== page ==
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Ship of Magic, by Robin Hobb
Genre: Fantasy
Publisher: Spectra
Published: 1999
Review Posted: 6/9/2013
Reviewer Rating:
Reader Rating: 9 out of 10

Ship of Magic, by Robin Hobb

Book Review by Joshua Palmatier

Have you read this book?

I read Robin Hobb's first series, The Farseer Trilogy, quite a while ago and loved the first two book enough to propel me through the third while still wanting to read anything else that Robin Hobb wrote. I managed to get The Liveship Traders series at the time in hardcover . . . but then lost the first two books in a flood. It's taken me a while to get back to Robin Hobb now, but I'm glad that I did.

Ship of Magic is the first book in the series and it takes up the threads of numerous lives in and around the port city of Bingtown, focusing mostly on the Vestrit family, one of the Old Trading Families in the town. These traders have magical ships called Liveships because . . . well, the ship itself is alive through the quickening of a special kind of wood. Here, we get to see one of the Liveships quicken on the death of its captain and the resultant chaos that comes from the death. The entire family is shaken to its foundation as the will is read and not everything that everyone had planned came to be. In addition to following members of the family and the ship itself, we also follow the life of a pirate, which becomes entangled with that of the Liveship late in the novel.

What I liked about the book was that the world building was lush and detailed. Bingtown and the ships, the coastline and the crews, everything was given life, so that you really felt as if you were a part of these people's lives as you read. The world felt real, and it held just enough mystery that I wanted to know more. The characters also felt real, each of them distinct and each of them vying for something that they desperately wanted. Their motivations were clear, and I could easily see how the circumstances of their lives would change due to events mostly outside of their control, as well as due to their own decisions at key moments.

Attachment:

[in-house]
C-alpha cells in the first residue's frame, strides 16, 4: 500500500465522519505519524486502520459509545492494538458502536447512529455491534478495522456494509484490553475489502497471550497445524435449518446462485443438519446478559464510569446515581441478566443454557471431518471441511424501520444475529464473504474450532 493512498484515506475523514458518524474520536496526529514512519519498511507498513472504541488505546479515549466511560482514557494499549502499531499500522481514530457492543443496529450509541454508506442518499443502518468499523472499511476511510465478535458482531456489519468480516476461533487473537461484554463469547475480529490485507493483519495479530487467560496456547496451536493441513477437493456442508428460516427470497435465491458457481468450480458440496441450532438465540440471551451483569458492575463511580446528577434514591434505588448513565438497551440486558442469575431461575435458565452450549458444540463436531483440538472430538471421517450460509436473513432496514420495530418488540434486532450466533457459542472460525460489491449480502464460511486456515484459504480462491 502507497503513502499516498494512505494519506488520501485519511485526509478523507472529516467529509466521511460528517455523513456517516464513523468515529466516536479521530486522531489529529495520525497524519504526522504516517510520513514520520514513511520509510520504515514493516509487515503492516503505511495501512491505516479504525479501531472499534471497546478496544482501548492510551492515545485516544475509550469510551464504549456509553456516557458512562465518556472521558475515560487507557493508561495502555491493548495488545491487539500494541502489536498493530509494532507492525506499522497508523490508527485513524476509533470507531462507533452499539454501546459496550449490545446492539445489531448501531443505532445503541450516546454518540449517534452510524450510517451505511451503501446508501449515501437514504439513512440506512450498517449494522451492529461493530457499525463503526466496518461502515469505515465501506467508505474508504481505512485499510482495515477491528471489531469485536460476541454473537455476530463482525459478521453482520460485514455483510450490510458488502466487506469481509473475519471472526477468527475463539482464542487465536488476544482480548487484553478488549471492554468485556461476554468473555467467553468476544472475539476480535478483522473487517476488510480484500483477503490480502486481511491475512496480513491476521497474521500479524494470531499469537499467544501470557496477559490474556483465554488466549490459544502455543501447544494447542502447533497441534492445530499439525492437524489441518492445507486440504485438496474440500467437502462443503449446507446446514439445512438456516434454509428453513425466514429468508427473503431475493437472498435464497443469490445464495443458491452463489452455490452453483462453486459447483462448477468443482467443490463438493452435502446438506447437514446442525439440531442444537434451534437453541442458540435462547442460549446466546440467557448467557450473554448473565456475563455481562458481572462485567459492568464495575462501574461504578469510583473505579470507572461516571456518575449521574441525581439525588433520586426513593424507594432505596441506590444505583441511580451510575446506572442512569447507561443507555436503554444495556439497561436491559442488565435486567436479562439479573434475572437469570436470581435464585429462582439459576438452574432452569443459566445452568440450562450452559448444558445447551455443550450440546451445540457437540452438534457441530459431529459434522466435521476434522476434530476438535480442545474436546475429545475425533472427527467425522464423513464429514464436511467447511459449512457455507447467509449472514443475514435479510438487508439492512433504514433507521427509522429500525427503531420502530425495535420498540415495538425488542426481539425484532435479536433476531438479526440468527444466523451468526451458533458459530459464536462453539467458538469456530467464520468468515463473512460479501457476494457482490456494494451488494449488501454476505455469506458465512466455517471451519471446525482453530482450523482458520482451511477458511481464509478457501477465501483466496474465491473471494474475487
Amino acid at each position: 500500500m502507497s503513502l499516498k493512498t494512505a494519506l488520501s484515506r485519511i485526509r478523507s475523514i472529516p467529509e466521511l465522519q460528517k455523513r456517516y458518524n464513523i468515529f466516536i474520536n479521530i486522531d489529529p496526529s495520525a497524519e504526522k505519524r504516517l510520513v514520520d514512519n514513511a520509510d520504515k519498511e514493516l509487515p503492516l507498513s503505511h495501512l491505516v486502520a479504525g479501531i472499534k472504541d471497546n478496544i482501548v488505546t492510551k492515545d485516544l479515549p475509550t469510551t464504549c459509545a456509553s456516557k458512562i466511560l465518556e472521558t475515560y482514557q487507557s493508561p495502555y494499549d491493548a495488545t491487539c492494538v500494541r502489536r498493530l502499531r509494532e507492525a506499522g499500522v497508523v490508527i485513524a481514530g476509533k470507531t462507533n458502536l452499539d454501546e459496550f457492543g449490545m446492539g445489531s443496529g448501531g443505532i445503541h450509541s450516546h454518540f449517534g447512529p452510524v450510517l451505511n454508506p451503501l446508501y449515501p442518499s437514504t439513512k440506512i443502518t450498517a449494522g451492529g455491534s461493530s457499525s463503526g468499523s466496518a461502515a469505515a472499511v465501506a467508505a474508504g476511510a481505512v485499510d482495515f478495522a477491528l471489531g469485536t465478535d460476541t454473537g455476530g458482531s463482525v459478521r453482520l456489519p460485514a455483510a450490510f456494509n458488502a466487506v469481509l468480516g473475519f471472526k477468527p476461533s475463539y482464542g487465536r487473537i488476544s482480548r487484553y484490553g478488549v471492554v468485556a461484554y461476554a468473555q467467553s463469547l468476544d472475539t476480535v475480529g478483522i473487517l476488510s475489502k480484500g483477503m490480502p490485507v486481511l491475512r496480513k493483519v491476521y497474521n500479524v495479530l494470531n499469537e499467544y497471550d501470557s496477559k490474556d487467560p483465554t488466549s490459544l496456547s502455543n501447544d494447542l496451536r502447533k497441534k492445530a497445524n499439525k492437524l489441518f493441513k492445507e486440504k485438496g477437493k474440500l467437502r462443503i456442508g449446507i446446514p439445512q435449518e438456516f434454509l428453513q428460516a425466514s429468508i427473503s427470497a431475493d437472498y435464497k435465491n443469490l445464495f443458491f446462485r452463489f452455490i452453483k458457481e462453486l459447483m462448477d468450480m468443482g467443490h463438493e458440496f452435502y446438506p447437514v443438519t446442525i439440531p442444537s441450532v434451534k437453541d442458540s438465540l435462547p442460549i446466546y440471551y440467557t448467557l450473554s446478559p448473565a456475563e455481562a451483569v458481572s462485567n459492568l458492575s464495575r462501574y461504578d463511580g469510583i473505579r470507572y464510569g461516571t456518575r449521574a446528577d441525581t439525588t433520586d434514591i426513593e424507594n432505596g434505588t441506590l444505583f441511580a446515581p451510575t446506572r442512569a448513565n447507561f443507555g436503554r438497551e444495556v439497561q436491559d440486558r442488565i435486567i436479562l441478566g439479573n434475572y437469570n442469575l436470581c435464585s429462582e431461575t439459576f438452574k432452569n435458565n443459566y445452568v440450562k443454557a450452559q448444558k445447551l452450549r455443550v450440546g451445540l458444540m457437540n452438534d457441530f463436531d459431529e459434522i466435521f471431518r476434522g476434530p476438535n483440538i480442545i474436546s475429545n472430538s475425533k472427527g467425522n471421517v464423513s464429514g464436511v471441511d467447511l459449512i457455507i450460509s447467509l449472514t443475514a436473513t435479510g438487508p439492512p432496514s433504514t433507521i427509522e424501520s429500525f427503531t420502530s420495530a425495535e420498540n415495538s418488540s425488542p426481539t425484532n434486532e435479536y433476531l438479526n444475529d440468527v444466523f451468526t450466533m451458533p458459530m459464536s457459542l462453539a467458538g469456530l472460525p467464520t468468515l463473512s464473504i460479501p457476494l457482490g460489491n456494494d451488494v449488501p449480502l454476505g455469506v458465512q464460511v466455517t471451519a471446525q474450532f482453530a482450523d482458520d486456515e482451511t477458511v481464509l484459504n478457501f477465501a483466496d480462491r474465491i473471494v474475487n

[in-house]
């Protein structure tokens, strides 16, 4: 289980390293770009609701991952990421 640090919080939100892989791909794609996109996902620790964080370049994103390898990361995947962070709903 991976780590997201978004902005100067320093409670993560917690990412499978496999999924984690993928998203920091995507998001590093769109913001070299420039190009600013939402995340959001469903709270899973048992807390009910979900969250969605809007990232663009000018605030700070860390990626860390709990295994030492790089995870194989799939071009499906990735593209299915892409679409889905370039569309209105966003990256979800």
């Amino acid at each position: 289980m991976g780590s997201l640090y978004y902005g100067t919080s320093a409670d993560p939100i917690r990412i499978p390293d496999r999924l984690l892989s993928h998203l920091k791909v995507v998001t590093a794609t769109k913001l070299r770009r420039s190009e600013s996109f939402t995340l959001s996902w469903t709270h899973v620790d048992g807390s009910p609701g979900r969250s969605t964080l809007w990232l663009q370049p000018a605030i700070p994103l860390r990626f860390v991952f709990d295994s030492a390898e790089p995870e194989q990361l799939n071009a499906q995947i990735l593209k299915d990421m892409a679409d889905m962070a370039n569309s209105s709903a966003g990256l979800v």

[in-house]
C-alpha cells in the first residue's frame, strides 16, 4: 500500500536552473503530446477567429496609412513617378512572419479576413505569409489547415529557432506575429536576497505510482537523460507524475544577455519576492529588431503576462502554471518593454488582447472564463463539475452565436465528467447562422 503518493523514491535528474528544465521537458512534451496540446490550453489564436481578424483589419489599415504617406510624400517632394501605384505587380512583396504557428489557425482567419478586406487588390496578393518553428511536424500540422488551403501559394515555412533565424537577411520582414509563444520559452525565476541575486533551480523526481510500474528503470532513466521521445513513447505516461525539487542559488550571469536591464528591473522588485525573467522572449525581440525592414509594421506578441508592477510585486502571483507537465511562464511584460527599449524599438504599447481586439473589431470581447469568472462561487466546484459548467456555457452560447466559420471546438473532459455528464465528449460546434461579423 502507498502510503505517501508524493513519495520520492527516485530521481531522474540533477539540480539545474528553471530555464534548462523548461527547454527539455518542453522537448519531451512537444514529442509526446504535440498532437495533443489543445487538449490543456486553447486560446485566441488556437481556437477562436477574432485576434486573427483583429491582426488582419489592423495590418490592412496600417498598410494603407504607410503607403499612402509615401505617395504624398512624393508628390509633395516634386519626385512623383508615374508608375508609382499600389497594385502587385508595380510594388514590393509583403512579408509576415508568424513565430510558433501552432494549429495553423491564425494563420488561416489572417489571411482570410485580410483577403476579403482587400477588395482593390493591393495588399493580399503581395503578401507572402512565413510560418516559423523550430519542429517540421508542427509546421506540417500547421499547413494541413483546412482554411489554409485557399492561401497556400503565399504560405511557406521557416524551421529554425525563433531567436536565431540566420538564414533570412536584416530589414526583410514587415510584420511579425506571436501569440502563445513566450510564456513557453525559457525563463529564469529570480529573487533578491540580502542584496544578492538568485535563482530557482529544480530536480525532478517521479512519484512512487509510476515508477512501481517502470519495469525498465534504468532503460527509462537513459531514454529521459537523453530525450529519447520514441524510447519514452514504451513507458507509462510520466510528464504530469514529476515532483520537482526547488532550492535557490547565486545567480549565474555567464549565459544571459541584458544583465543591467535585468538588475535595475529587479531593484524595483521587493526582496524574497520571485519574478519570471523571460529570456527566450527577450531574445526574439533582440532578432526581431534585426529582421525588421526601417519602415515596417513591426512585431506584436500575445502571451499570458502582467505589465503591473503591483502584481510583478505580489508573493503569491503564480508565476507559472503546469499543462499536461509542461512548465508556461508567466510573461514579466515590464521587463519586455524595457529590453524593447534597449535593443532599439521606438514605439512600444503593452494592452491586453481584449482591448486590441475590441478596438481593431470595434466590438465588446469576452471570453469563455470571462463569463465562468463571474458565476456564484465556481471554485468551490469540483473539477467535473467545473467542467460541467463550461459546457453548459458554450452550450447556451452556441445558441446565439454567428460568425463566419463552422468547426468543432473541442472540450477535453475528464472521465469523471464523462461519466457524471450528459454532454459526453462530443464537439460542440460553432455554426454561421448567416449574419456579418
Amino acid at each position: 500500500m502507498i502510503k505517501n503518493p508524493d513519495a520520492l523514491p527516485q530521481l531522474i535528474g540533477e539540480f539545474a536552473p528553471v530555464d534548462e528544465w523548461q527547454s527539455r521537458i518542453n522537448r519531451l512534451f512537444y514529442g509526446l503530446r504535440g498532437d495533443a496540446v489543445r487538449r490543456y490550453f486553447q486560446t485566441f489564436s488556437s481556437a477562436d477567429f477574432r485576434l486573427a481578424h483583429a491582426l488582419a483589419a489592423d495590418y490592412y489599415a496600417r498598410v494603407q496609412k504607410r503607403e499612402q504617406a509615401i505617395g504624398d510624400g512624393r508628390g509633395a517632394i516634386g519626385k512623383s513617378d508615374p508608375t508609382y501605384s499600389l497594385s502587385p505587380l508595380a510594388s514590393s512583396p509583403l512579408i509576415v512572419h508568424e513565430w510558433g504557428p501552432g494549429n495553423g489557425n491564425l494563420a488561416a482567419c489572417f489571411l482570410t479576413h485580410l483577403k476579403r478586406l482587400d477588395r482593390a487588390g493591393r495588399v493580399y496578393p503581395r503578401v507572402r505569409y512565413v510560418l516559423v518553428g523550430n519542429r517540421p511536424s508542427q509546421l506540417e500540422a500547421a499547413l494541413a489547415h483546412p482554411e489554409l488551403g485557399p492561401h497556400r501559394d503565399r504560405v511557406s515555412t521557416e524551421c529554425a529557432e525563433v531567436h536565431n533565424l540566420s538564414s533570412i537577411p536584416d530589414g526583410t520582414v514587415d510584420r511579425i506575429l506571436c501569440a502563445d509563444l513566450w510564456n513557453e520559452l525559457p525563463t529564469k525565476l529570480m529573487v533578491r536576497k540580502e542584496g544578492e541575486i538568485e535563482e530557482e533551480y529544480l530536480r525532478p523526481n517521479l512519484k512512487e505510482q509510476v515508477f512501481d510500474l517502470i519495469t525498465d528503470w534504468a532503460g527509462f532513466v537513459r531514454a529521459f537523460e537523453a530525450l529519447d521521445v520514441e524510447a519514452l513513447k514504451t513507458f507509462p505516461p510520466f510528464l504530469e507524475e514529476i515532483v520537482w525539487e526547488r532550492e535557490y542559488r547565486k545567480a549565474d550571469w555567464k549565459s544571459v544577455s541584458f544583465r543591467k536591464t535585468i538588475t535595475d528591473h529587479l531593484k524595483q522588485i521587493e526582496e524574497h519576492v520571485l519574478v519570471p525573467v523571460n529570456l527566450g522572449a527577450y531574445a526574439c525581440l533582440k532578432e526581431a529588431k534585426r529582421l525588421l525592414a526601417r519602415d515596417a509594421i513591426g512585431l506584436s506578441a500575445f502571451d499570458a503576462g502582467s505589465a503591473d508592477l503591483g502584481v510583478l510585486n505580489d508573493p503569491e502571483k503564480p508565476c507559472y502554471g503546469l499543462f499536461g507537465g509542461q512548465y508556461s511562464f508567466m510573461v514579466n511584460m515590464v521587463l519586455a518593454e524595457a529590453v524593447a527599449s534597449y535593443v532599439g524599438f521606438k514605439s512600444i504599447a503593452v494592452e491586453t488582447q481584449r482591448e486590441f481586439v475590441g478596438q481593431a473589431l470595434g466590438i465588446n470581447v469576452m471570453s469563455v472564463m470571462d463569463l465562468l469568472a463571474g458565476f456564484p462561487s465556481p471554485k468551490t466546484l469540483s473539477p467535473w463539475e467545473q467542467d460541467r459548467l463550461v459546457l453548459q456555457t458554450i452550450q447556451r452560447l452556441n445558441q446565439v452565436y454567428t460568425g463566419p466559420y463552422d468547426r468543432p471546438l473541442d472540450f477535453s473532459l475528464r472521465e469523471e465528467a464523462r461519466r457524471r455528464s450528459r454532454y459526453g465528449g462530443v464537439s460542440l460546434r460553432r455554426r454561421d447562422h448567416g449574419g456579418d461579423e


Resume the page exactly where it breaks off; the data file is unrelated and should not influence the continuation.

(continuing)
However, sometimes their choices didn't always make sense. A few characters do things for reasons that aren't always clear and that make the situation much worse, not only for one of the other characters, but for themselves as well. This didn't happen that often, but in the few cases where it did, it felt wrong. Not all of the characters are likeable, and I actually liked that, but the characters that aren't likeable still need to act in their own self-interests.

I also felt that in some spots the highly detailed world building could have been cut and trimmed down. This is an 800 page paperback, and I felt it could probably have been trimmed down to about 600 pages without really loosing the cool world and characterization that much. Characters spend a lot of time explaining to themselves (and thus us) what they're thinking, which wasn't always necessary in that amount of detail. I'm not sure the plot line really needed that much detail get us to where we end up by the end of the first book.

But that said, I'm immediately moving on to the next book. Because the world IS interesting and I DO want to find out what happens to some (perhaps not all) of these characters, how their lives intertwine and eventually affect one another. Definitely a book and an author I'd recommend.
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